Military Pain Management’s Future: Less Invasive, More Data-Driven Techniques

by U.S. Medicine

February 9, 2013

By Col. Chester “Trip” Buckenmaier III, MD, program director, Defense and Veterans Center for Integrative Pain Management

Col. Chester “Trip” Buckenmaier III, MD

In August 2009, the Pain Management Task Force (PMTF) was chartered by retired Lt. Gen. Eric B. Schoomaker as the Army Surgeon General. The PMTF membership included pain experts with diverse medical backgrounds from the Air Force, Army, Navy, TRICARE Management Activity and the Veterans Health Administration (VHA). The PMTF mission was to review the status of existing pain-management services and provide recommendations for a “comprehensive pain-management strategy that was holistic, multidisciplinary and multimodal in its approach, utilizes state of the art/science modalities and technologies, and provides optimal quality of life for soldiers and other patients with acute and chronic pain.”1

The results of this review, along with specific recommendations for enhancements to military pain care were provided in the Pain Management Task Force — Final Report, May 2010. Soon after publication of the PMTF Final Report, the Institute of Medicine released its report, “Relieving Pain in America: A Blueprint for Transforming Prevention, Care, Education and Research” in June 2011. Perhaps most interesting and intriguing about these two efforts at defining areas for pain-management improvement, was the high amount of correlation between the two documents in terms of the identified major issues and suggested solutions. Both documents recognized the tremendous national economic burden associated with chronic pain, both recognized that chronic pain could be a disease itself, and both efforts established the need for better pain data and research. With the call to action established by these two important federal documents, considerable effort and investment into federal pain medicine improvements has been under way during the last few years. This article will introduce some of the larger and more influential changes undertaken by the Department of Defense (DoD) that providers may see in the near future.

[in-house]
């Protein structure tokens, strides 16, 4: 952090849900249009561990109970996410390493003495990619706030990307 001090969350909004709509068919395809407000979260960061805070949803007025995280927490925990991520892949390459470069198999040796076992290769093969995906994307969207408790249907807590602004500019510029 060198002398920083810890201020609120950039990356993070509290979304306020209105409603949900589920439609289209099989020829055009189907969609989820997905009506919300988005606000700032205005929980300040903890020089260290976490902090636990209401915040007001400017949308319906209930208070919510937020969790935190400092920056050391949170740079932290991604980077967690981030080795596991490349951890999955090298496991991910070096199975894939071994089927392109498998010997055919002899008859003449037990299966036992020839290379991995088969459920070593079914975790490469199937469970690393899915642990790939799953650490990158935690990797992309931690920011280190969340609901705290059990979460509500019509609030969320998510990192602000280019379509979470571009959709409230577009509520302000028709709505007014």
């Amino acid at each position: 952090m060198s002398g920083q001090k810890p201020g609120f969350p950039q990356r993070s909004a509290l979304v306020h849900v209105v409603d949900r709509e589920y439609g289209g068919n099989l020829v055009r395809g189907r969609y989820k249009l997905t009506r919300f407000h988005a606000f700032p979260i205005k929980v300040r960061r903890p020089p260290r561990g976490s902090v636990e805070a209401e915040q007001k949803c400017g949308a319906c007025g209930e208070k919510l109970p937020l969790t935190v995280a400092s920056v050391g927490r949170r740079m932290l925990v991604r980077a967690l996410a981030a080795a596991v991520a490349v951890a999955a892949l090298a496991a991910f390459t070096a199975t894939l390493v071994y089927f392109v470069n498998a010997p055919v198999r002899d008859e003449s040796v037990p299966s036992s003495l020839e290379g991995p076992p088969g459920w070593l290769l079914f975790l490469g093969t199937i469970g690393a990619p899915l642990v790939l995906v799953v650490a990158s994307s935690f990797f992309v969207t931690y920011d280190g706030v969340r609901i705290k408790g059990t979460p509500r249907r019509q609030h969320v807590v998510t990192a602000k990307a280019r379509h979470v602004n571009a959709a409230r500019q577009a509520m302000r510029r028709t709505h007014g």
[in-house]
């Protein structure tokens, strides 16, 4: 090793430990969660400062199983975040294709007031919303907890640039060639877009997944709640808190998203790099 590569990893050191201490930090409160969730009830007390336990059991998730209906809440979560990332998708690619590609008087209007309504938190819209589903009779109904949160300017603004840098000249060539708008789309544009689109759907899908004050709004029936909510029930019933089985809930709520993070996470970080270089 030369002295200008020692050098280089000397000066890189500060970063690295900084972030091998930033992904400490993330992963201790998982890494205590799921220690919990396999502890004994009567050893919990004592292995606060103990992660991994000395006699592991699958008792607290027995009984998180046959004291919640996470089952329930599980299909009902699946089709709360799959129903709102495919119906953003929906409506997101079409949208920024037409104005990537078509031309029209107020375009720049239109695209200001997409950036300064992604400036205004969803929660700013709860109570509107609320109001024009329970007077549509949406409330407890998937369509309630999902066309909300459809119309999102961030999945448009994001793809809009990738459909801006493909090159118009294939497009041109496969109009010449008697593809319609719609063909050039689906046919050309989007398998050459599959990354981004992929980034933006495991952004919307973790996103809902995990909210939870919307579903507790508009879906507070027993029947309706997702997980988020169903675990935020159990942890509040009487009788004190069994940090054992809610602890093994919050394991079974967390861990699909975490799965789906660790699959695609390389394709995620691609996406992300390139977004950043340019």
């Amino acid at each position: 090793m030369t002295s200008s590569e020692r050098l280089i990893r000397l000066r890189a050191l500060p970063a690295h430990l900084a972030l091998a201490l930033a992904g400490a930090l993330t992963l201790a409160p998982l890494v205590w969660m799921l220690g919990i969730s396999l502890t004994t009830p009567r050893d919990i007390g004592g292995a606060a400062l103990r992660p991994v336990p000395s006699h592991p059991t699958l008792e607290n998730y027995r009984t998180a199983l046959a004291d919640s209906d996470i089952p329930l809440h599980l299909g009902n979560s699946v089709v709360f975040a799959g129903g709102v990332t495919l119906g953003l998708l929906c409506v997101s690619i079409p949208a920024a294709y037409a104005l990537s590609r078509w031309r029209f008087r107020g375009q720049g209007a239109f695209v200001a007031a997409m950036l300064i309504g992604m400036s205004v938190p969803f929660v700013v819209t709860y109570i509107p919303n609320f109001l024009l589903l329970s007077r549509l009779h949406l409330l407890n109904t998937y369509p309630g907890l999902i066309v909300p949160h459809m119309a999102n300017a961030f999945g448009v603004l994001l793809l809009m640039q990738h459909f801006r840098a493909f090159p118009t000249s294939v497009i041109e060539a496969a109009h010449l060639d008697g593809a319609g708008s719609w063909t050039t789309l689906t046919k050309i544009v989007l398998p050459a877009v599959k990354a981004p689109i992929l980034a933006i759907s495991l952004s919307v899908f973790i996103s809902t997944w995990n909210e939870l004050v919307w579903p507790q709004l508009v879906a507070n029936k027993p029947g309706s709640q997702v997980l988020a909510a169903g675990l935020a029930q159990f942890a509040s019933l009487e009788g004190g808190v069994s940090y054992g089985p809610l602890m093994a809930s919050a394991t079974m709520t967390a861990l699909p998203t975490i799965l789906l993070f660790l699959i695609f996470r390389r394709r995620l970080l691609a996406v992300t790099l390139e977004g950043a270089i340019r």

Defense and Veterans Center for Integrative Pain Management (DVCIPM)

The PMTF recognized that the scope and magnitude of change recommended in the final report would require a tri-service advisory board to ensure effective implementation of Task Force recommendations and a central point of contact on pain-management issues affecting the varied organizations within the DoD. This goal will be achieved with the establishment of a Military Pain Medicine Board of Directors for the DVCIPM consisting of Air Force, Army, Navy, VHA and civilian senior expert pain clinicians and researchers with diverse backgrounds in the management of acute and chronic pain.

The organization is tasked with providing clinical advice to the services on the best, evidence-based, integrative clinical pain-management practices. Additionally, the DVCIPM seeks to standardize military pain education for providers and patients and serve as a pain research and outcomes focal point (Fig. 1). Much of the available published and ongoing research into military pain issues during the current conflicts has come from or been directly influenced by the DVCIPM.

The DVCIPM has excelled as a resource for enhanced collaboration and cooperation for the services and the VHA. The DVCIPM has played a major leadership role within the PMTF and the major initiatives highlighted in this article.

Defense and Veterans Pain Rating Scale (DVPRS)

The most commonly used pain-rating scale in the military is the standard, 0-10, numeric rating scale (NRS). This scale is easily administered, well-known throughout the military care community and has been extensively validated as a clinical research tool to monitor and track a patient’s pain. One of the findings from the PMTF Final Report was the general negative feedback expressed about the clinical utility of the NRS by physicians, nurses and other clinicians. Common issues with the NRS included inconsistencies in its clinical use, its subjective nature with no functional anchors and the perceived minimal value of recorded NRS values actually observed in the clinical management of patients.